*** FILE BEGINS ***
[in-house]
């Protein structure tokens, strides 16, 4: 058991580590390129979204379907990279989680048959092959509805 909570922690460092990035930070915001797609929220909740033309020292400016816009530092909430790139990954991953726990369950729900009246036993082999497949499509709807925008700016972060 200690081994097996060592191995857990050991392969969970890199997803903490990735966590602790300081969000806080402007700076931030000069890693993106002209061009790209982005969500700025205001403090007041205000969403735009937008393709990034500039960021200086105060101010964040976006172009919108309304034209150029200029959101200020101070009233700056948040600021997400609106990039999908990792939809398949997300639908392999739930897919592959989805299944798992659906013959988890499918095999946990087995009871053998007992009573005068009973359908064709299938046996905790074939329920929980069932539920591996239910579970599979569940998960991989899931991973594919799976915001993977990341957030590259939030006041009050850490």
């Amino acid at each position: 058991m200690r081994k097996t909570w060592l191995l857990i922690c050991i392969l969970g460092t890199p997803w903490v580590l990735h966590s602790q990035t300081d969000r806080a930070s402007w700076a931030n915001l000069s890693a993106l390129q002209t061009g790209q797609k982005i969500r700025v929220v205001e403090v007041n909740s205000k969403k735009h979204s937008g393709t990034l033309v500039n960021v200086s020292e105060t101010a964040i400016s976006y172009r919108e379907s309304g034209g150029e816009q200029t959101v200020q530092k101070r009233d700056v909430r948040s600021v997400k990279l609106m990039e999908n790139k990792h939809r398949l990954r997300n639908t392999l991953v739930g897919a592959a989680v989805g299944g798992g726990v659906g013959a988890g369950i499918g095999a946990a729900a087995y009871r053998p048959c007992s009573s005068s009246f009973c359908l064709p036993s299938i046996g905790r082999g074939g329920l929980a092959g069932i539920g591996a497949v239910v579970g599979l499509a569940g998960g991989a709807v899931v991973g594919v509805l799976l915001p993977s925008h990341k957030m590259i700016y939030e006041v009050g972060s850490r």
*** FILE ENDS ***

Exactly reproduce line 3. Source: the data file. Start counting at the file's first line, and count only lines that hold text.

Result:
């Amino acid at each position: 058991m200690r081994k097996t909570w060592l191995l857990i922690c050991i392969l969970g460092t890199p997803w903490v580590l990735h966590s602790q990035t300081d969000r806080a930070s402007w700076a931030n915001l000069s890693a993106l390129q002209t061009g790209q797609k982005i969500r700025v929220v205001e403090v007041n909740s205000k969403k735009h979204s937008g393709t990034l033309v500039n960021v200086s020292e105060t101010a964040i400016s976006y172009r919108e379907s309304g034209g150029e816009q200029t959101v200020q530092k101070r009233d700056v909430r948040s600021v997400k990279l609106m990039e999908n790139k990792h939809r398949l990954r997300n639908t392999l991953v739930g897919a592959a989680v989805g299944g798992g726990v659906g013959a988890g369950i499918g095999a946990a729900a087995y009871r053998p048959c007992s009573s005068s009246f009973c359908l064709p036993s299938i046996g905790r082999g074939g329920l929980a092959g069932i539920g591996a497949v239910v579970g599979l499509a569940g998960g991989a709807v899931v991973g594919v509805l799976l915001p993977s925008h990341k957030m590259i700016y939030e006041v009050g972060s850490r």